"Joyce, now that would be unwise," I replied. "You will just have to go back in and start over in a few days."
"But I don't want to miss my Thanksgiving!" she said, pleadingly.
I have often said that having a mental illness means you never grew up like a normal person. You are forever stunted both emotionally and mentally. 61 year old Joyce reminded me of a small child wanting to come home from school, sick. I don't blame her. Psychiatric hospitals can be mind numbingly boring places with little to do except watch television.
"All these therapy groups are driving me crazy," she then said. "They even had us bowling with plastic bowling kits today! Isn't that just ridiculous?"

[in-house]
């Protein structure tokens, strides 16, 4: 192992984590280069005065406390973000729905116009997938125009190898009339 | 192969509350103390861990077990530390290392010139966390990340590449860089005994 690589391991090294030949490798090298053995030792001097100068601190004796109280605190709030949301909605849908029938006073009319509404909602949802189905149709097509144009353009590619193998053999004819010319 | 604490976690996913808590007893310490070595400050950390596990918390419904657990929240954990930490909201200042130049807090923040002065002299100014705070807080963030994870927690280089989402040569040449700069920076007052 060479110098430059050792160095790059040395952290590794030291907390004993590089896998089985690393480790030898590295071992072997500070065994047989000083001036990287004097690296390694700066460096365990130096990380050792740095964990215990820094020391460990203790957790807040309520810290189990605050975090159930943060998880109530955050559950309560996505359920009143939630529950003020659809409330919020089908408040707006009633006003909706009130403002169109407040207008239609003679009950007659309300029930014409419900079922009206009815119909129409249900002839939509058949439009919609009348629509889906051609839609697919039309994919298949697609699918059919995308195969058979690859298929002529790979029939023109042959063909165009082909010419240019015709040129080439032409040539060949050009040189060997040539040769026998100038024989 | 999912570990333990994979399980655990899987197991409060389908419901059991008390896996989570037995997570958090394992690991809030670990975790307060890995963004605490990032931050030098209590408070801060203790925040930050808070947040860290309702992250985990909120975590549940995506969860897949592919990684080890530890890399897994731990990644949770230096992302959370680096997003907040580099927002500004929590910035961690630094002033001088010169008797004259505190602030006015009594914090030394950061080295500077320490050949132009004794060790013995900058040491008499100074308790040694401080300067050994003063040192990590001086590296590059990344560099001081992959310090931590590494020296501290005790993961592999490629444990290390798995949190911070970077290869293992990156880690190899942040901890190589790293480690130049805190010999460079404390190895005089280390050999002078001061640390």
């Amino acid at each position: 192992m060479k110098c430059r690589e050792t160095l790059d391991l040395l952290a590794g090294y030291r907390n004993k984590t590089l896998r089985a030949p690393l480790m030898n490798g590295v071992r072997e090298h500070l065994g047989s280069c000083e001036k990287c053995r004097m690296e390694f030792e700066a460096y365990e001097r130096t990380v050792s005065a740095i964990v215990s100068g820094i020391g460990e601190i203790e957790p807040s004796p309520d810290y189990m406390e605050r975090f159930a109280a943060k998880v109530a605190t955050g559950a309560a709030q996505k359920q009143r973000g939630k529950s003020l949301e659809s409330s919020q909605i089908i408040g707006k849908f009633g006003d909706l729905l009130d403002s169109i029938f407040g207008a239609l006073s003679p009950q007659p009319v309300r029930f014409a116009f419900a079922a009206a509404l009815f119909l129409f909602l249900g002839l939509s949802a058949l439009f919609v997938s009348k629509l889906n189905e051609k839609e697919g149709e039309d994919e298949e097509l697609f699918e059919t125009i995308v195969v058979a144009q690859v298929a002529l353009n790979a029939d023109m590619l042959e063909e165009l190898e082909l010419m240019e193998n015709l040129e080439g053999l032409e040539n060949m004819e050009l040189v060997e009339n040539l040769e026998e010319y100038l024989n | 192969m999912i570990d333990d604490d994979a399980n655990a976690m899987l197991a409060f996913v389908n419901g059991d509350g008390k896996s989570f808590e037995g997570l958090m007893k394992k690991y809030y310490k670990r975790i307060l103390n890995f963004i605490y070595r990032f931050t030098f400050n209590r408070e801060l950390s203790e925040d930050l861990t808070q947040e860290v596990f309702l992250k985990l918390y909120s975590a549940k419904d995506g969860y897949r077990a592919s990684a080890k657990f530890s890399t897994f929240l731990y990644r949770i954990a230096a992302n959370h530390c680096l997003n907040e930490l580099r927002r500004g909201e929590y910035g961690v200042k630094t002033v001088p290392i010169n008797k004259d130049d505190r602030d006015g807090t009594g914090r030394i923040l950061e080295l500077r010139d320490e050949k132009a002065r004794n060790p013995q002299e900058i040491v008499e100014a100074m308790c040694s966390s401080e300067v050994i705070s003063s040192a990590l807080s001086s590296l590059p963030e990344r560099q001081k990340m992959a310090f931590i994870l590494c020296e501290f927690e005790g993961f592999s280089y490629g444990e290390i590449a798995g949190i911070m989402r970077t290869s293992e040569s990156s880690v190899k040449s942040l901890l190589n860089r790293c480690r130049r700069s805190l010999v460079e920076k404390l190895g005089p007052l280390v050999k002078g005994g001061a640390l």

"Give it two more days," I replied, steadfastly. "You still sound really manic."
"Okay," she said, sadly. "Two more days then I am coming home."
I told her me and her sister would come and pick her up this weekend. I hung up and mused over the fact that mentally ill people are forever emotionally and socially stunted without intensive rehabilitation and help. We lost life skills years ago, or never learned them. Just interacting with a loved one or friend can be tedious and laborious as we bumble through these complicated social interactions. I am thirty five years old and still cower to my father as if I were fourteen all over again. I don't know how to change that without deep personal turmoil and strife. It all seems rather daunting and will be food for thought, today.